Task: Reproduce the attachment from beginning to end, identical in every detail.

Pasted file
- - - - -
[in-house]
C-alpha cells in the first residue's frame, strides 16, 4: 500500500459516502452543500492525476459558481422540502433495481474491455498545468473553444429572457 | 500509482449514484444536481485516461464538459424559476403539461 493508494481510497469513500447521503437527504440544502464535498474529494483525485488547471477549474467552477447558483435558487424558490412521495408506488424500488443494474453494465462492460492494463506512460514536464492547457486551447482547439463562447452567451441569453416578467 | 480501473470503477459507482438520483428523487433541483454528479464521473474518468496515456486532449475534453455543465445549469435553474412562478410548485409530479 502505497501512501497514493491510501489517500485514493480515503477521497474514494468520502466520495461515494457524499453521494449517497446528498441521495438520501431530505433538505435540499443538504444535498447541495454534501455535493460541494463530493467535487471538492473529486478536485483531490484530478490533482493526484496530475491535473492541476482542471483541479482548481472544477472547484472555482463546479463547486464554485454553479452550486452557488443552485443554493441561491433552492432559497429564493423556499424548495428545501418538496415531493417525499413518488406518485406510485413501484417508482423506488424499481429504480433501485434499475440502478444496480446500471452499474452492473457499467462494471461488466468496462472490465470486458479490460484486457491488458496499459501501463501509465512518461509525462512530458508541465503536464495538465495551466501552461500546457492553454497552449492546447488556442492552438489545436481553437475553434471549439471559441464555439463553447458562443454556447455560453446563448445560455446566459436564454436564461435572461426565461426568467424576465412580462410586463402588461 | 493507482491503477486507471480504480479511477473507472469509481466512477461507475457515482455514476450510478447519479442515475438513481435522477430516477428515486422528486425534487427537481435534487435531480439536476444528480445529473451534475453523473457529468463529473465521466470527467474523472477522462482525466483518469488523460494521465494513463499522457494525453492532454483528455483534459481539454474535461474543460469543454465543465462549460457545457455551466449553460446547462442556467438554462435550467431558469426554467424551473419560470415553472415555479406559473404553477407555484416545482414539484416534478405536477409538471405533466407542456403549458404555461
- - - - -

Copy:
[in-house]
C-alpha cells in the first residue's frame, strides 16, 4: 500500500459516502452543500492525476459558481422540502433495481474491455498545468473553444429572457 | 500509482449514484444536481485516461464538459424559476403539461 493508494481510497469513500447521503437527504440544502464535498474529494483525485488547471477549474467552477447558483435558487424558490412521495408506488424500488443494474453494465462492460492494463506512460514536464492547457486551447482547439463562447452567451441569453416578467 | 480501473470503477459507482438520483428523487433541483454528479464521473474518468496515456486532449475534453455543465445549469435553474412562478410548485409530479 502505497501512501497514493491510501489517500485514493480515503477521497474514494468520502466520495461515494457524499453521494449517497446528498441521495438520501431530505433538505435540499443538504444535498447541495454534501455535493460541494463530493467535487471538492473529486478536485483531490484530478490533482493526484496530475491535473492541476482542471483541479482548481472544477472547484472555482463546479463547486464554485454553479452550486452557488443552485443554493441561491433552492432559497429564493423556499424548495428545501418538496415531493417525499413518488406518485406510485413501484417508482423506488424499481429504480433501485434499475440502478444496480446500471452499474452492473457499467462494471461488466468496462472490465470486458479490460484486457491488458496499459501501463501509465512518461509525462512530458508541465503536464495538465495551466501552461500546457492553454497552449492546447488556442492552438489545436481553437475553434471549439471559441464555439463553447458562443454556447455560453446563448445560455446566459436564454436564461435572461426565461426568467424576465412580462410586463402588461 | 493507482491503477486507471480504480479511477473507472469509481466512477461507475457515482455514476450510478447519479442515475438513481435522477430516477428515486422528486425534487427537481435534487435531480439536476444528480445529473451534475453523473457529468463529473465521466470527467474523472477522462482525466483518469488523460494521465494513463499522457494525453492532454483528455483534459481539454474535461474543460469543454465543465462549460457545457455551466449553460446547462442556467438554462435550467431558469426554467424551473419560470415553472415555479406559473404553477407555484416545482414539484416534478405536477409538471405533466407542456403549458404555461